Qualcomm unveils 802.11ax chips, puts your Wi-Fi on steroids
Feb 16 2017
Wi-Fi performance will soon be better with Qualcomm's new found pair of chips that is finally compatible with 802.11ax standard.
This is the next generation of Wi-Fi after 802.11ac, which is already capable of gigabit speeds with the right features and conditions.
The 802.11ax Wi-Fi standard is set to replace the current 802.11ac standard in the next few years. Wi-Fi is likely to coexist with - and participate in - an increasingly complex radio environment as advanced LTE and then 5G are deployed. And the new 802.11ax Wi-Fi protocol will conjoin protocols in the 2.4GHz and 5GHz frequency bands. Additionally, the solutions feature proven cellular techniques, such as Orthogonal Frequency Division Multiple Access (OFDMA) and traffic scheduling, which is created to provide greater efficiency, higher user throughput, and a more consistent performance. That said, on paper, 802.11ax can be four times faster than 802.11ac.
802.11ax is the next step in the evolution of Wi-Fi bringing the next level of performance and user experience.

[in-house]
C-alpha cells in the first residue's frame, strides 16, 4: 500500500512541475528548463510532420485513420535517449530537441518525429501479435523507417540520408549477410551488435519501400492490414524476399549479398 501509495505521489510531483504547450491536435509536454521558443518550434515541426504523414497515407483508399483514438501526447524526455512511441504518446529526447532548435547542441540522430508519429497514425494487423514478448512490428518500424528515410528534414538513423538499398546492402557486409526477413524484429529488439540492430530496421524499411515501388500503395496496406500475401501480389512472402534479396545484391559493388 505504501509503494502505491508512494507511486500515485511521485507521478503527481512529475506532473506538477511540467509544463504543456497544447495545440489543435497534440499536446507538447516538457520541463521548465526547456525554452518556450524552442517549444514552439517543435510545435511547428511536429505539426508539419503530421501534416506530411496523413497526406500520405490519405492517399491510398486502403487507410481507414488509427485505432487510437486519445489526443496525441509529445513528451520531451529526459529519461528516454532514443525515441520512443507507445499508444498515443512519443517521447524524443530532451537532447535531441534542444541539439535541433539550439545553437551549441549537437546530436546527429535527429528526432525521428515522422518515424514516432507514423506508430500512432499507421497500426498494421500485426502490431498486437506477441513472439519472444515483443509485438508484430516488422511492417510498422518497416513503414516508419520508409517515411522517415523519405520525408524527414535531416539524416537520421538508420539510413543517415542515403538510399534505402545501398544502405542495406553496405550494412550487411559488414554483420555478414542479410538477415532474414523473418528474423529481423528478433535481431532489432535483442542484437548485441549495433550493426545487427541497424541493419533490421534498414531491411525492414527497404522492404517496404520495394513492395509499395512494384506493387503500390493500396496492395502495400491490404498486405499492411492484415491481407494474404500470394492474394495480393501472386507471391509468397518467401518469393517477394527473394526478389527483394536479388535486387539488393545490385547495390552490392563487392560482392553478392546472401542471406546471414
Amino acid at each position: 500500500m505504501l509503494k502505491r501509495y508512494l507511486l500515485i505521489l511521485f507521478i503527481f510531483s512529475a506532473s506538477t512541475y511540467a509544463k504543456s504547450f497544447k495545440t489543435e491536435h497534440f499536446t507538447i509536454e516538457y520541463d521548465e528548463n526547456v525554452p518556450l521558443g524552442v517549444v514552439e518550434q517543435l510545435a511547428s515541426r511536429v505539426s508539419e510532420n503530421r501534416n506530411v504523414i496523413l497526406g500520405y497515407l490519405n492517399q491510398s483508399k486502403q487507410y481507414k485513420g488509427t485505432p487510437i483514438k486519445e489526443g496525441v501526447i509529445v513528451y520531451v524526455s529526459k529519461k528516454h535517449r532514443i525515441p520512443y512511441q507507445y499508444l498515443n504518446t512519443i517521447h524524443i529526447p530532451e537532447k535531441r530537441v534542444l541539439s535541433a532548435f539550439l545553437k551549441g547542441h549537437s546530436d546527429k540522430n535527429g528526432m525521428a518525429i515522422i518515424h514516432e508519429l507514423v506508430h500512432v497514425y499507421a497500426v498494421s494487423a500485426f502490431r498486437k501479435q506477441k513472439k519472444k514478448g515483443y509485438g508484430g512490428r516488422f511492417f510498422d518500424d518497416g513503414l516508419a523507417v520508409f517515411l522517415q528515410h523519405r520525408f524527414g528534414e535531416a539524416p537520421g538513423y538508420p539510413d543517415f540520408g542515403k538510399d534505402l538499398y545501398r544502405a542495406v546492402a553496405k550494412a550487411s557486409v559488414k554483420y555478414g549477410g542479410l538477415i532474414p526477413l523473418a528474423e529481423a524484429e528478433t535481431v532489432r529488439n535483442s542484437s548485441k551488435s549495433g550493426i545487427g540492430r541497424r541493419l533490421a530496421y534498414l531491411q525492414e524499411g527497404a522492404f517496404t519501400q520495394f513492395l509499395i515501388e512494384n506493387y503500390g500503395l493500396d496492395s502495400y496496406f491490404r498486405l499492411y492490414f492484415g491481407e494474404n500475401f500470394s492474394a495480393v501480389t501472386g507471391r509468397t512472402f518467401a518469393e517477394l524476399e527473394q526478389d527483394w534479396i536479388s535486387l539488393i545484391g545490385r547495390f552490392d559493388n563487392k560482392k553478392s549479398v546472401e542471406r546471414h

"The problem isn't how fast Wi-Fi can go, but if the Wi-Fi network has enough capacity to handle the growing demand for many different connected devices and services", said Qualcomm.
Anand Oswal, senior vice-president, enterprise networking group, Cisco, said, "Wi-Fi is now an essential element of every corporate, education, service provider and public network".
The chip IPQ8074 is all-in-one highly integrated platform that is designed for the gateways, routers and access points. The first devices to incorporate these new Wi-Fi chips will arrive in the first half of 2017. The system-on-a-chip supports 80 MHz channel width and comes with a Cortex-A53 quad-core processor running at 2Ghz and a dual-core network processor. It uses a 12x12 Wi-Fi configuration (8x8 on the 5GHz band and 4x4 on the 2.4GHz band) and supports MU-MIMO for uplink. The 14nm design provides power and size advantages, while a wide range of external WAN and media interfaces allows customers to build a full portfolio of 802.11AX products.
On the client side, Qualcomm says the QCA6290 SoC can offer up to a 4x increase in throughput speed in a crowded network. This is called SU-MIMO, since the router is still using multiple inputs and outputs to hit those 867Mbps and 1.3Gbps speeds typical to 802.11ac but it can only do so for a single user at a time. IPQ8074 is similar to Quantenna QSR10G-AX, it also has a 12-stream solution and first Qualcomm's 802.11ax solution. "802.11AX is not an incremental upgrade to keep pace with today's demands". But the main focus is on improving total network capacity, or the number of users that can be served at the same time.